Some low-flying birds cut across their path. A monkey wandered to the foot of the forest, and peered at them. The road curved sharply, hiding itself behind an outcrop of green. Finally, the turn sped past, revealing a new stretch of tarmac to them. On one side, they saw a lorry being emptied of its cargo: brown earth, standing in sharp contrast with the ever-changing shades of the green forest. The squat, leaf-covered trees had flowed away, to be replaced by white-trunked giants. Their branches were thin and high up, covered in large leaves. Their rapid movement out of sight made them appear to the passengers like long-legged soldiers, running in a tight phalanx to some unknown war. Nearer the road, dwarfed by their white cousins, a scattering of plantain trees were to be found, their leaves drooping heavily. They were not many, and were closer to the road than any tree so far.


“See dis plantain?” asked the civil servant. “Na now now people come plant them. When they saw that company was building road, they came and planted their tree near it. So now when bulldozer nak am down, dem go come shout sey ‘Oh, my tree! That’s how my children were feeding!’ Then company will say ‘Ok, sorry, take money. We no want palaver!’ 419 e dey village sef oh!”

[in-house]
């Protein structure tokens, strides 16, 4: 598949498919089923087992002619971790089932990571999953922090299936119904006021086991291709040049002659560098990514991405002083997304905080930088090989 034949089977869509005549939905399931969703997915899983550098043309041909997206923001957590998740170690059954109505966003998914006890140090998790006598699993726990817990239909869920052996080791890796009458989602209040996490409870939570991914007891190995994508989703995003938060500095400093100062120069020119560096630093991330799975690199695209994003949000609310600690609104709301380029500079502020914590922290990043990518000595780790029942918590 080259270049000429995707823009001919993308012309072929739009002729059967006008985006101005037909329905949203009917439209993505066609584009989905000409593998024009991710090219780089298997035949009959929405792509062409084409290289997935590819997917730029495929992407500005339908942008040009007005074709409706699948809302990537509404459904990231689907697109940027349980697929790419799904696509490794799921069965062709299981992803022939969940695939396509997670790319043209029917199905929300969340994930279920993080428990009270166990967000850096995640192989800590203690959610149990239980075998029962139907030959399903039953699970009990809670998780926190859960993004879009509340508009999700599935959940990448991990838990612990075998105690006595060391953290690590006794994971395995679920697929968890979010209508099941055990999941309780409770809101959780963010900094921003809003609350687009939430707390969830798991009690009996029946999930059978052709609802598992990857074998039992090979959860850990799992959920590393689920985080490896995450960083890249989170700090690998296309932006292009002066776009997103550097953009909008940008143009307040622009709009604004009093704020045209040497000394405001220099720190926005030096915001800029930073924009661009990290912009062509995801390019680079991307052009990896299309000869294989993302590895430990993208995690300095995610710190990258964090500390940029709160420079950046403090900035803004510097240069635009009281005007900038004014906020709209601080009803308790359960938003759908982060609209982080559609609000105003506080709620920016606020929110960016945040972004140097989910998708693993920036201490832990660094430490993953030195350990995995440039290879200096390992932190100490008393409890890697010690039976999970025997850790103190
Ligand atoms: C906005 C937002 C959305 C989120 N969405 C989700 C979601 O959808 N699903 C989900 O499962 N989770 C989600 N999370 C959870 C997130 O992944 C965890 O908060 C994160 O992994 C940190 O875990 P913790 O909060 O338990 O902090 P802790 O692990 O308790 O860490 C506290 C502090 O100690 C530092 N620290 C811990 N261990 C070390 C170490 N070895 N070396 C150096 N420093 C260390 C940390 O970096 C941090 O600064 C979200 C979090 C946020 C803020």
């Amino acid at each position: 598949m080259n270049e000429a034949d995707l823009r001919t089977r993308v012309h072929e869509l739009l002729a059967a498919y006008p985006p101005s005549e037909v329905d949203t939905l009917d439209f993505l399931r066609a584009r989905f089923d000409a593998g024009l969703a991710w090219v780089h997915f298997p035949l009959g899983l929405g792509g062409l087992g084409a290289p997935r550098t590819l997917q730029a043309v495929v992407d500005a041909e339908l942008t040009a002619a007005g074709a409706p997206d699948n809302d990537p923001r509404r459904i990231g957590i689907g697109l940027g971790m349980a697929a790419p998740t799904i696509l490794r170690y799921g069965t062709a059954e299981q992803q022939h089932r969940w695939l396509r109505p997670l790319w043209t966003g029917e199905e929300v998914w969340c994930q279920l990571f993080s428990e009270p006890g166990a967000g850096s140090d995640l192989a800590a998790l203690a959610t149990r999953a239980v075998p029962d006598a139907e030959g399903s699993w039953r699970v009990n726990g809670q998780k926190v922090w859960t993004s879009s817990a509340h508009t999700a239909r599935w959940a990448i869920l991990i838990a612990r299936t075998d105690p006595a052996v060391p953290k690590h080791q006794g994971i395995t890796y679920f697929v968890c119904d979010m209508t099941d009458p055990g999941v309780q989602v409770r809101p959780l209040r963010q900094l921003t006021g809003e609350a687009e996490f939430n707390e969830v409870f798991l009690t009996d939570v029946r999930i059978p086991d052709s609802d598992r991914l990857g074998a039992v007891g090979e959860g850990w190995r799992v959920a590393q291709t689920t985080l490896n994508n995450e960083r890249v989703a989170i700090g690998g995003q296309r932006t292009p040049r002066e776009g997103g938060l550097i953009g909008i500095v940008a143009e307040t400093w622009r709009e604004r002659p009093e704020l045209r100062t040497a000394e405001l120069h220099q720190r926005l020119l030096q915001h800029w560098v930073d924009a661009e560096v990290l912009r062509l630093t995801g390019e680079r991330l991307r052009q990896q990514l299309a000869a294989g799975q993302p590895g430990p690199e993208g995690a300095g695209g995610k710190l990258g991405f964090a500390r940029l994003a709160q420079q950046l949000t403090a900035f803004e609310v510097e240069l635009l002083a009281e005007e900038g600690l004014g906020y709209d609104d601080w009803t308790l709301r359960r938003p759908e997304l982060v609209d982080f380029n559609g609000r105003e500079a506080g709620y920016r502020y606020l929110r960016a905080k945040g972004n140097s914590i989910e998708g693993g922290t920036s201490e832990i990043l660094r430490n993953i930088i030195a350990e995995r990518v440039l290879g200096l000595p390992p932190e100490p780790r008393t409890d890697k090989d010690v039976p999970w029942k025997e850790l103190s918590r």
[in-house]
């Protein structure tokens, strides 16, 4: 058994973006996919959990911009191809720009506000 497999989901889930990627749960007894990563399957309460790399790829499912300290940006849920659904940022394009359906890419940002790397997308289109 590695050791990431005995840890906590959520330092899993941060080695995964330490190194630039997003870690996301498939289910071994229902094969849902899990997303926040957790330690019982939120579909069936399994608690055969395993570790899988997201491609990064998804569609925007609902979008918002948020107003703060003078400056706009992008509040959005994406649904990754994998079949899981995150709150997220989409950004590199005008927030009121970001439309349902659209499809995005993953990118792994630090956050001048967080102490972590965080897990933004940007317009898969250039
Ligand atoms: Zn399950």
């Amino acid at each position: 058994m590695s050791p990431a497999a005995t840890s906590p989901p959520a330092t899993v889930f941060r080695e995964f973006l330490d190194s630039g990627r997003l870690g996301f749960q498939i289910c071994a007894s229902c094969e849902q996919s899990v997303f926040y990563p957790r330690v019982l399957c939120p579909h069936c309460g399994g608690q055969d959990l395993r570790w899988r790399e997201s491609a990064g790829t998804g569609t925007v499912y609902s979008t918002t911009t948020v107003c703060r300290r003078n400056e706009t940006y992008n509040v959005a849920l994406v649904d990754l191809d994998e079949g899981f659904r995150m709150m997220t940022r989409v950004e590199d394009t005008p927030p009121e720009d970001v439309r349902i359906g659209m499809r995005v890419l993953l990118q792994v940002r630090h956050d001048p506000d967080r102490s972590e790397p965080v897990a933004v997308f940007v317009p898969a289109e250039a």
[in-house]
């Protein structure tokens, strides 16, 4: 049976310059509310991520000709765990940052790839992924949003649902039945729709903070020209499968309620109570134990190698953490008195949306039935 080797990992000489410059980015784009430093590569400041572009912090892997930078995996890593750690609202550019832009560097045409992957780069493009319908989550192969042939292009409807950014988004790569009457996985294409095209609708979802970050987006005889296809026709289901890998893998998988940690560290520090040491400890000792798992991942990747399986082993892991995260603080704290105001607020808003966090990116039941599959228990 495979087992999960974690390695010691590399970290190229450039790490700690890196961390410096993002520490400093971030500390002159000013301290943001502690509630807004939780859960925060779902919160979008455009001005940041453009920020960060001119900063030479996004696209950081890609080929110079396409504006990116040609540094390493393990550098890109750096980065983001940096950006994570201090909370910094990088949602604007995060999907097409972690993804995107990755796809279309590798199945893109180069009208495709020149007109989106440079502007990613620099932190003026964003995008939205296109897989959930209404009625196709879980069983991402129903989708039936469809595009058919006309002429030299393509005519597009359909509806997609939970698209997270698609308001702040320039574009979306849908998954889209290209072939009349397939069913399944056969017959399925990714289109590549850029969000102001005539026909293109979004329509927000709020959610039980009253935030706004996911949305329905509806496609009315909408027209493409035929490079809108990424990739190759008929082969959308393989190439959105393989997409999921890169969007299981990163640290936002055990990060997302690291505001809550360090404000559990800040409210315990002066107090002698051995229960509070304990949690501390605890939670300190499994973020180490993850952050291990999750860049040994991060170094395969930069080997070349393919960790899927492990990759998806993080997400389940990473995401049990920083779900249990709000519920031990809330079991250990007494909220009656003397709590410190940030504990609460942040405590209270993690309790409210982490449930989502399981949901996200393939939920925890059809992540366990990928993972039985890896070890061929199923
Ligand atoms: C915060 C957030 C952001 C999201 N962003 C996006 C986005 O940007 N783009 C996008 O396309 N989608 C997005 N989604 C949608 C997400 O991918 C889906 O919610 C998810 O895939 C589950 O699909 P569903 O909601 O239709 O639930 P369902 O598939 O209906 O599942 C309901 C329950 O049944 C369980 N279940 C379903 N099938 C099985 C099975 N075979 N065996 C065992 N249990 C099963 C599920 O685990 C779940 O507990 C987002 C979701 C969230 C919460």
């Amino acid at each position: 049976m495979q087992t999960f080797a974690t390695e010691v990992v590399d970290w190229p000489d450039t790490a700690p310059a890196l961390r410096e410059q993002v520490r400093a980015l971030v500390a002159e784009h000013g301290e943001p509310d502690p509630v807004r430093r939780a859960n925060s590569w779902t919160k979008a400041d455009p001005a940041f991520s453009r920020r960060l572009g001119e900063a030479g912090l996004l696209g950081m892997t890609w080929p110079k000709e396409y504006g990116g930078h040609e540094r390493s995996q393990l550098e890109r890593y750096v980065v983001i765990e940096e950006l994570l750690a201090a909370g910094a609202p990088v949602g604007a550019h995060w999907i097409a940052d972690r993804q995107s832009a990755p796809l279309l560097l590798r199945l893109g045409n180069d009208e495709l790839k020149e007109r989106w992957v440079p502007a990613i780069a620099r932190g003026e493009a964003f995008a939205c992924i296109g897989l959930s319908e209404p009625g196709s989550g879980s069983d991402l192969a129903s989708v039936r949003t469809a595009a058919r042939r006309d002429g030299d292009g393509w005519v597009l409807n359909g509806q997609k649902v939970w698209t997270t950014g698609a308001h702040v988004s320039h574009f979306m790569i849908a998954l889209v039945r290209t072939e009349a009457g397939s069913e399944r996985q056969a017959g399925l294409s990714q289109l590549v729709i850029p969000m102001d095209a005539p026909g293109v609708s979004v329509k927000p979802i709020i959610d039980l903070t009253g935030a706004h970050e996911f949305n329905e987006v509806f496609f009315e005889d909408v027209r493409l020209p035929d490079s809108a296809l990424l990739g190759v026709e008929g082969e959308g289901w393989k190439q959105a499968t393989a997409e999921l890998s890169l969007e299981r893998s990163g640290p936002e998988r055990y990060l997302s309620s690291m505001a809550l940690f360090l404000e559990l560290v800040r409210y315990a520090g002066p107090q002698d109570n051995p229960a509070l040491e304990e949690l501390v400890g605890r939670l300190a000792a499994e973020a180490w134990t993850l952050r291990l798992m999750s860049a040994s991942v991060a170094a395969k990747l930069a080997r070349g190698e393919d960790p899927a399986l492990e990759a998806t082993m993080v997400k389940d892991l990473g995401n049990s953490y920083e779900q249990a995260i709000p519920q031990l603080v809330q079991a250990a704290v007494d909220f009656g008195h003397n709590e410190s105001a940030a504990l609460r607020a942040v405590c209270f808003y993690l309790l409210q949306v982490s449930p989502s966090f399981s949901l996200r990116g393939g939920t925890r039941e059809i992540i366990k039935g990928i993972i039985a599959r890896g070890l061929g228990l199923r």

“Real 419,” concurred the driver. “Real fraud.”

“Like you said na,” laughed the businessman, “bad community relations.”

“Na im oh.”

“When we were dredging in Nembe,” continued the businessman, “one afternoon, two pythons came from the bush to sleep on my dredger…”

“Jesus Christ!” the young man exclaimed.

“Odum” the driver said.